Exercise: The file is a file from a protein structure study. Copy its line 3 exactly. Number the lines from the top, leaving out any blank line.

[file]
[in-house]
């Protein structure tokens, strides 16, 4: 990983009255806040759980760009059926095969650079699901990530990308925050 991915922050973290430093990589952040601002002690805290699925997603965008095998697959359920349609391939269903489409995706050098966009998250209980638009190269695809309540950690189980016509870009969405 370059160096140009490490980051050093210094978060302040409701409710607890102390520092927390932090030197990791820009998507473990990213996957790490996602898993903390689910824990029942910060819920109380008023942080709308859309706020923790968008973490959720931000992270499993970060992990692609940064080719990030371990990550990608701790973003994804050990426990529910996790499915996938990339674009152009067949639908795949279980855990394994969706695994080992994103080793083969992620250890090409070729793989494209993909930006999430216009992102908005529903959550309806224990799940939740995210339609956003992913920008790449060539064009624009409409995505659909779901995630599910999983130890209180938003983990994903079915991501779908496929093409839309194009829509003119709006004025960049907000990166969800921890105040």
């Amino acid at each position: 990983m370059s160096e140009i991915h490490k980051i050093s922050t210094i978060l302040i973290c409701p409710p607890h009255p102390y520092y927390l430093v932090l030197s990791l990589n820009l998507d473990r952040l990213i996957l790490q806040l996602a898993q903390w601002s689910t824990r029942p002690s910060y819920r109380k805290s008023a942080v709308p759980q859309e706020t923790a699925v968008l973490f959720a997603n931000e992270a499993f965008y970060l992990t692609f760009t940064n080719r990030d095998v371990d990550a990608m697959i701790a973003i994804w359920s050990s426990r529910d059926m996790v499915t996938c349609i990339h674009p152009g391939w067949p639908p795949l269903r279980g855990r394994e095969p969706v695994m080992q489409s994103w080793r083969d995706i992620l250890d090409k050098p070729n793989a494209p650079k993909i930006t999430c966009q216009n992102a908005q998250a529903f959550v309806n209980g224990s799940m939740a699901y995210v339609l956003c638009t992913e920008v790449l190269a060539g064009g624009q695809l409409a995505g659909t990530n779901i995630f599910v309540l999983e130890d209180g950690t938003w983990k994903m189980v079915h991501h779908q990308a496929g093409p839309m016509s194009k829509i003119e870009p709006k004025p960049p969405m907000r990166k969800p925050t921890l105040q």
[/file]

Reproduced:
């Amino acid at each position: 990983m370059s160096e140009i991915h490490k980051i050093s922050t210094i978060l302040i973290c409701p409710p607890h009255p102390y520092y927390l430093v932090l030197s990791l990589n820009l998507d473990r952040l990213i996957l790490q806040l996602a898993q903390w601002s689910t824990r029942p002690s910060y819920r109380k805290s008023a942080v709308p759980q859309e706020t923790a699925v968008l973490f959720a997603n931000e992270a499993f965008y970060l992990t692609f760009t940064n080719r990030d095998v371990d990550a990608m697959i701790a973003i994804w359920s050990s426990r529910d059926m996790v499915t996938c349609i990339h674009p152009g391939w067949p639908p795949l269903r279980g855990r394994e095969p969706v695994m080992q489409s994103w080793r083969d995706i992620l250890d090409k050098p070729n793989a494209p650079k993909i930006t999430c966009q216009n992102a908005q998250a529903f959550v309806n209980g224990s799940m939740a699901y995210v339609l956003c638009t992913e920008v790449l190269a060539g064009g624009q695809l409409a995505g659909t990530n779901i995630f599910v309540l999983e130890d209180g950690t938003w983990k994903m189980v079915h991501h779908q990308a496929g093409p839309m016509s194009k829509i003119e870009p709006k004025p960049p969405m907000r990166k969800p925050t921890l105040q």